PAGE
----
Airborne And Cross-Country, Billy Demong Seeks A Second Gold

In the 2010 Winter Olympics in Vancouver, Billy Demong made Olympic history by being the first American to win a gold medal in the Nordic Combined. Now, he's headed back to Sochi try to repeat his success. Melissa Block talks with Demong about the very different skills required to compete in a sport that combines ski jumping and cross-country skiing.

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AUDIE CORNISH, HOST:

From NPR News, this is ALL THINGS CONSIDERED. I'm Audie Cornish.

MELISSA BLOCK, HOST:

And I'm Melissa Block. In the 2010 Winter Olympic Games, Billy Demong made history by winning gold in Nordic combined.

UNIDENTIFIED MAN: Gold medalist and Olympic champion representing the United States of America, Billy Demong.

BLOCK: The U.S. had never before won gold in the sport dominated by Europeans. Well, this week, Demong heads to Russia to try to repeat his success. He'll be competing in his fifth Olympics. His event, Nordic combined, brings together two skiing disciplines. It starts with a ski jump and performance in that portion dictates starting position for the 10 kilometer cross country ski race later in the day.

I asked Billy Demong to describe what it takes to excel at those two really different components.

BILLY DEMONG: The ski jumping is - it's a very technique-drive sport and when done right, it's like a golf swing. It's about being relaxed and allowing the training to come forth. That's obviously tough because it's not swinging a club at a golf ball on a tee box. It's hurdling down an icy in-run at 60 miles an hour and trying to throw yourself forward into a flight position. So it takes a great deal of confidence and technique in order to do it right. It's also an adrenalin rush. It's something where after five or six jumps in a training session, I'm as tired as if I'd ridden my bike or roller skied for six hours.

BLOCK: Is it terrifying when you're at the top of the hill about to jump?

DEMONG: When jumping is going well, when you have that foundation of confidence and technique, it's amazingly safe-feeling and it's really enjoyable. Once you get into the air, you feel almost at peace and you just kind of lay on your skis and go for it, like a little fighter jet. Now, when it's going poorly, when you're struggling, it's an incredibly dangerous and scary sport.

Now, on the flipside, cross country skiing is obviously, you know, a really tough endurance sport. It's something where the more you train, the better you get and it's something that takes years and years to develop the base of fitness that's required to be a world class cross country skier and it's certainly something where not only just training, but also having a mentality and having a good threshold for pain is really important, especially Nordic combined where it's head-to-head.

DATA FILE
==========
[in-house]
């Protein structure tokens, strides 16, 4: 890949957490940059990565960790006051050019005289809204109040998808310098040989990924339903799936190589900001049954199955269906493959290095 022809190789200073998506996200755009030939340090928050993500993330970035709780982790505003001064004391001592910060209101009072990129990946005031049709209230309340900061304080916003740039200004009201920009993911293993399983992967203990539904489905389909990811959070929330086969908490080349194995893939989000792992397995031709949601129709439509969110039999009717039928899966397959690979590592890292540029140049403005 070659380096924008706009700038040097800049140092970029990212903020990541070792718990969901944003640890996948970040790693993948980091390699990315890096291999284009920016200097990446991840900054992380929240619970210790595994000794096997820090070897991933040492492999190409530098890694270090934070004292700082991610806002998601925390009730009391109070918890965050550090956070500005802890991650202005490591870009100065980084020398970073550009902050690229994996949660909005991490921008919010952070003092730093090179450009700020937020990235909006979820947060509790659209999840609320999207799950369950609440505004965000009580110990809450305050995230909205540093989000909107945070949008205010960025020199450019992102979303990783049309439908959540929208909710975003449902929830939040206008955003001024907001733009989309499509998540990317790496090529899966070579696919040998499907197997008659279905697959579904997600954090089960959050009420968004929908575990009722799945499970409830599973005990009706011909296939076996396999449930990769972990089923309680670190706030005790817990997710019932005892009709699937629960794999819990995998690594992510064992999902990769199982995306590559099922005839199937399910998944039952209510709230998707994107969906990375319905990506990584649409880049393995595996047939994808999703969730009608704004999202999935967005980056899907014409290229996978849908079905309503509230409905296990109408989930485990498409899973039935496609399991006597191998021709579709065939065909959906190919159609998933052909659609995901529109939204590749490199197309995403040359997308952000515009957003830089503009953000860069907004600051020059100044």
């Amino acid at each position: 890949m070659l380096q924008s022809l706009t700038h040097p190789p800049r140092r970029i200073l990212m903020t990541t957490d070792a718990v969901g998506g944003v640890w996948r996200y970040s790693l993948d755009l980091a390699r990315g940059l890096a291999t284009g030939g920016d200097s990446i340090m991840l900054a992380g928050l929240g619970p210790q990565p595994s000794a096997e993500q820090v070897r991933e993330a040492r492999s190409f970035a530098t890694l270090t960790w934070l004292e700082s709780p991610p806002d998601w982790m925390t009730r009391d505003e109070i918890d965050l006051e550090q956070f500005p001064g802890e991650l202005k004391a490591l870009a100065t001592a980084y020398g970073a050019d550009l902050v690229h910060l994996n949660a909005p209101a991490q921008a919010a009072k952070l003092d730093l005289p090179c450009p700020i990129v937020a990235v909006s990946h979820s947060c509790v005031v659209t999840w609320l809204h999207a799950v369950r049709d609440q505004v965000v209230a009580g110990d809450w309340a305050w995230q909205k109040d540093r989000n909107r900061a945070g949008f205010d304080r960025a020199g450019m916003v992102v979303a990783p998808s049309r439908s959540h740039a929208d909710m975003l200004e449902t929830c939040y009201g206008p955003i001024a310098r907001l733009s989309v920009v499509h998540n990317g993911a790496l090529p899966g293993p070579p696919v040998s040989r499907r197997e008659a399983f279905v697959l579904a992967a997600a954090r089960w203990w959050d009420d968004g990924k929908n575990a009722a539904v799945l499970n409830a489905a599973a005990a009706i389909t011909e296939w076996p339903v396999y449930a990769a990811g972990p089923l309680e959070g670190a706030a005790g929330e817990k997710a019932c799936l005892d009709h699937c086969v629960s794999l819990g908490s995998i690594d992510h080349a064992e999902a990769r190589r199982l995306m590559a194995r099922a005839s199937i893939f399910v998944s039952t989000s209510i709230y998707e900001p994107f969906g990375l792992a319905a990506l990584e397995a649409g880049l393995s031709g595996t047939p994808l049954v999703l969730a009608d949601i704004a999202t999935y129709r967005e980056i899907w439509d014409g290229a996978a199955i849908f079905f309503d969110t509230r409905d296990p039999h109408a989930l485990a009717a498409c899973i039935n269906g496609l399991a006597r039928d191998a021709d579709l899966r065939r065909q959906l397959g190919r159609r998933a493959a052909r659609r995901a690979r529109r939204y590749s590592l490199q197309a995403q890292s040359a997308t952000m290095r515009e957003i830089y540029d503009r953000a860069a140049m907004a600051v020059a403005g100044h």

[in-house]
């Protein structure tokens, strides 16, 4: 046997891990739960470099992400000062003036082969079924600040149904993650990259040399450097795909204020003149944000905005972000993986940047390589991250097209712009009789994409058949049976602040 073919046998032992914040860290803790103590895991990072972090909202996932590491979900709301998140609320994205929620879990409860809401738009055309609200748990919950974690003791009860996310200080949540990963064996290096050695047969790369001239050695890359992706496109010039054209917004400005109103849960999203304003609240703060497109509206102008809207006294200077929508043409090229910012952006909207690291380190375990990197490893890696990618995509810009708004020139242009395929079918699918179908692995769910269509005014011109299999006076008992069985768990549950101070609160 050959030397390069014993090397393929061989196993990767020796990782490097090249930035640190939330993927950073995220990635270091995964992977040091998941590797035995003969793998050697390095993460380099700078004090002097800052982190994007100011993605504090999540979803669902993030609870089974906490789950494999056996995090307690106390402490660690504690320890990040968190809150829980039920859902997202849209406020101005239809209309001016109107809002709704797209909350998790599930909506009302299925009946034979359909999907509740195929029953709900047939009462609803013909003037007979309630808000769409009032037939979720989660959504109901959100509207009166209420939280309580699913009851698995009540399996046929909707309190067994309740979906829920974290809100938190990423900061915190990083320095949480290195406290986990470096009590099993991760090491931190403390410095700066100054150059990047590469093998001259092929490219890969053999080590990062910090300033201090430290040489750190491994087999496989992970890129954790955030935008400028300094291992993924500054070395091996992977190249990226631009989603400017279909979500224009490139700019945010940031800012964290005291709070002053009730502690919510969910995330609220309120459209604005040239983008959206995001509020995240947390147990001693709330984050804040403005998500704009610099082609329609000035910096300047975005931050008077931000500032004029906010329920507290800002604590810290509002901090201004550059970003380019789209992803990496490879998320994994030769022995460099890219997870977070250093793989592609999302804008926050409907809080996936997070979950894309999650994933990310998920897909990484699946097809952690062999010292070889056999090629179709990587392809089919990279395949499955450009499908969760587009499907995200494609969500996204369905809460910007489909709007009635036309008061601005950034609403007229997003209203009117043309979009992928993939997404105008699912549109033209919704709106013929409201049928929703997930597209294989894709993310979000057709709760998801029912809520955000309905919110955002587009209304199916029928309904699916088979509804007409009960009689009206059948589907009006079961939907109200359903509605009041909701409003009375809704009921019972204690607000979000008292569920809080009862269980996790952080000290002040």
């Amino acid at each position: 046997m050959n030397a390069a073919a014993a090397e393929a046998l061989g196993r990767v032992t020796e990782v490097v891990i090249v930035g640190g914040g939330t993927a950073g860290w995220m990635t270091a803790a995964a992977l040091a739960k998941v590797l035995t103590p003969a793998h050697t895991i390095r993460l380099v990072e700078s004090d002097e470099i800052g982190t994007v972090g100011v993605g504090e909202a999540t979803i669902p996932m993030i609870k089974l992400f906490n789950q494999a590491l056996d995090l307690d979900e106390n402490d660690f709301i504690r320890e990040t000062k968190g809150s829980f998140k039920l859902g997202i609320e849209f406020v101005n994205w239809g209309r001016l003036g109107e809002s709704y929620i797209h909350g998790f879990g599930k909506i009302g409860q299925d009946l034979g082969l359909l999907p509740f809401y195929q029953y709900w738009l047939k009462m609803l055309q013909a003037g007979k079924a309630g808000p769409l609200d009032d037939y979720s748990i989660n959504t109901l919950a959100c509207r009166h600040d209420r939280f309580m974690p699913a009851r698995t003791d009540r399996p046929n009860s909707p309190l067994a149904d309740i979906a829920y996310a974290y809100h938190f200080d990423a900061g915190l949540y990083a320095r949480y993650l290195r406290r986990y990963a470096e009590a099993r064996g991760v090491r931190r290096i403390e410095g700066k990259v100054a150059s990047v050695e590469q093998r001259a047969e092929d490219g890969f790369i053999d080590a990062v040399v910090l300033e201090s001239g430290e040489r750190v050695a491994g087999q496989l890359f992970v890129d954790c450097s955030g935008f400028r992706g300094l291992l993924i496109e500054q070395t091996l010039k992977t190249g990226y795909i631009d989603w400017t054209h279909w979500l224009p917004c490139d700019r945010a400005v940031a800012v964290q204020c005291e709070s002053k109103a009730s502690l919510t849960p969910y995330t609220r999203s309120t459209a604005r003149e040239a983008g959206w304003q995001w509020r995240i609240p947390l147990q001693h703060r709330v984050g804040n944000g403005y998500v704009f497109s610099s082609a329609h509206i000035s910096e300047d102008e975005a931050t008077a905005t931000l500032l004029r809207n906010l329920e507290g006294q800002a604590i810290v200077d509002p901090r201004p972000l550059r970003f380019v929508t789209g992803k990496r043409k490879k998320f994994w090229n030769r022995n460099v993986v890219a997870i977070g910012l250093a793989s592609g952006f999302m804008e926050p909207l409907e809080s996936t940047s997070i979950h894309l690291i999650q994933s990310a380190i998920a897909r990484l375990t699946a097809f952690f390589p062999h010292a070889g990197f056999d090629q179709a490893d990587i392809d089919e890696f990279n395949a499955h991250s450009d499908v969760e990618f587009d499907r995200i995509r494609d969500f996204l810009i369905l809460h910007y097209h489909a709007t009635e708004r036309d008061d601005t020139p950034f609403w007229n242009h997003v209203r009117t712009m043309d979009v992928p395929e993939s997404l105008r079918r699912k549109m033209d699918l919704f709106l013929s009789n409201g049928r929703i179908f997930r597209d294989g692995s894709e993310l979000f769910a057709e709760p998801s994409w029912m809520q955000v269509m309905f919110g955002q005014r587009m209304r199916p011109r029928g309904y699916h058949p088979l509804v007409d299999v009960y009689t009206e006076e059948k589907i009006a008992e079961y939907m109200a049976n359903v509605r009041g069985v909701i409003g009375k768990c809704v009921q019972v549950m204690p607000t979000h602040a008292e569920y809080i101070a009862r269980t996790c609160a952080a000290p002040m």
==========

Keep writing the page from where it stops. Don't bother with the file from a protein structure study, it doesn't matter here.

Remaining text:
You're in a pursuit format so the first person to cross the finish line wins. It comes down to who can put up with the most pain for the longest time. It's two totally different sports and I get a totally different sense of enjoyment out of both.

BLOCK: I'm thinking it must take almost two different sides of your brain to do those two sports, two really different sports really well.

DEMONG: Absolutely. And especially in a day event where you have two hours between, you have to be able to change hats and go from in the ski jumping portion especially, feeling as though you're light and free and relaxed and just focusing on, you know, letting your body do its thing and then you switch hats to being like this - I kind of almost envision myself as being bigger and stronger and meaner and more angry than anybody else out there in order to brace myself for the pain that I'm going to put myself through in the race.

BLOCK: Well, all of that paid off in 2010 in Vancouver. What are your expectations heading to Sochi? Do you think you could do it again?

DEMONG: I'm happy to report that really, this year, I've felt myself come back to form. The cross country's always sort of been there for me, but jumping I struggled at over the last couple years and I made a huge investment in equipment and energy and time spent on my foundation of technique this last summer and I go to Sochi with the belief that I can do it and it's much the same situation as Vancouver where I'm not afraid to fail.

I'm not going to lose any sleep. My mother's not going to love me any less if I don't bring home a medal, but at the same time I know I can. And I'm just excited to get over there and focus on process and try to do what it takes to be in the fight.

BLOCK: Well, Bill Demong, best of luck in Sochi. Have fun.

DEMONG: All right. Thanks, Melissa.

BLOCK: Billy Demong begins his quest to win a second gold medal in Nordic combined on February 12.

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